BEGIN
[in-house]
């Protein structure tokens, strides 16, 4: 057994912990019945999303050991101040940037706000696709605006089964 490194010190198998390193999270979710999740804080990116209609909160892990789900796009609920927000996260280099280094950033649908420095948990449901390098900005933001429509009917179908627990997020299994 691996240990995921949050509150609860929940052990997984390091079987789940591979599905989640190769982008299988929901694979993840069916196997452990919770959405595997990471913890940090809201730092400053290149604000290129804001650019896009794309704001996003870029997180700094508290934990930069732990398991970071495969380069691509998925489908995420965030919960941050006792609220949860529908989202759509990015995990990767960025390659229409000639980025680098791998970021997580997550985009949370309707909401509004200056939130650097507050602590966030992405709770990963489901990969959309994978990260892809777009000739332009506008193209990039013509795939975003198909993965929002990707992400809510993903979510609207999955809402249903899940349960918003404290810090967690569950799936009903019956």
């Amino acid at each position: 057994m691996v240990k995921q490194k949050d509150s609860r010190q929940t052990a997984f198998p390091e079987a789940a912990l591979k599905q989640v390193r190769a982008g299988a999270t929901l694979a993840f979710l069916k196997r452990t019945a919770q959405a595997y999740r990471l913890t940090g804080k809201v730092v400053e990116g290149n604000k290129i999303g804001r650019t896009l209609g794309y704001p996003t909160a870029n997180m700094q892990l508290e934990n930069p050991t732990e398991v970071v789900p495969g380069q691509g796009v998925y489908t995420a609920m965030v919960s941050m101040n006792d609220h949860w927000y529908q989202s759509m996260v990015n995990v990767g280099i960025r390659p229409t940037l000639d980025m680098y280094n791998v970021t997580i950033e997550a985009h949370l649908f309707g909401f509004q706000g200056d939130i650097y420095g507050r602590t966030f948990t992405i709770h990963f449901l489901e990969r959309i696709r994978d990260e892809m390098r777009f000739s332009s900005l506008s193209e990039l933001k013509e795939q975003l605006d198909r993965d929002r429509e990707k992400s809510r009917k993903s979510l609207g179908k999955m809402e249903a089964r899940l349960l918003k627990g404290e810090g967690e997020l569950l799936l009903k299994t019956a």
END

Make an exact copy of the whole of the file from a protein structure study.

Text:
[in-house]
């Protein structure tokens, strides 16, 4: 057994912990019945999303050991101040940037706000696709605006089964 490194010190198998390193999270979710999740804080990116209609909160892990789900796009609920927000996260280099280094950033649908420095948990449901390098900005933001429509009917179908627990997020299994 691996240990995921949050509150609860929940052990997984390091079987789940591979599905989640190769982008299988929901694979993840069916196997452990919770959405595997990471913890940090809201730092400053290149604000290129804001650019896009794309704001996003870029997180700094508290934990930069732990398991970071495969380069691509998925489908995420965030919960941050006792609220949860529908989202759509990015995990990767960025390659229409000639980025680098791998970021997580997550985009949370309707909401509004200056939130650097507050602590966030992405709770990963489901990969959309994978990260892809777009000739332009506008193209990039013509795939975003198909993965929002990707992400809510993903979510609207999955809402249903899940349960918003404290810090967690569950799936009903019956």
């Amino acid at each position: 057994m691996v240990k995921q490194k949050d509150s609860r010190q929940t052990a997984f198998p390091e079987a789940a912990l591979k599905q989640v390193r190769a982008g299988a999270t929901l694979a993840f979710l069916k196997r452990t019945a919770q959405a595997y999740r990471l913890t940090g804080k809201v730092v400053e990116g290149n604000k290129i999303g804001r650019t896009l209609g794309y704001p996003t909160a870029n997180m700094q892990l508290e934990n930069p050991t732990e398991v970071v789900p495969g380069q691509g796009v998925y489908t995420a609920m965030v919960s941050m101040n006792d609220h949860w927000y529908q989202s759509m996260v990015n995990v990767g280099i960025r390659p229409t940037l000639d980025m680098y280094n791998v970021t997580i950033e997550a985009h949370l649908f309707g909401f509004q706000g200056d939130i650097y420095g507050r602590t966030f948990t992405i709770h990963f449901l489901e990969r959309i696709r994978d990260e892809m390098r777009f000739s332009s900005l506008s193209e990039l933001k013509e795939q975003l605006d198909r993965d929002r429509e990707k992400s809510r009917k993903s979510l609207g179908k999955m809402e249903a089964r899940l349960l918003k627990g404290e810090g967690e997020l569950l799936l009903k299994t019956a």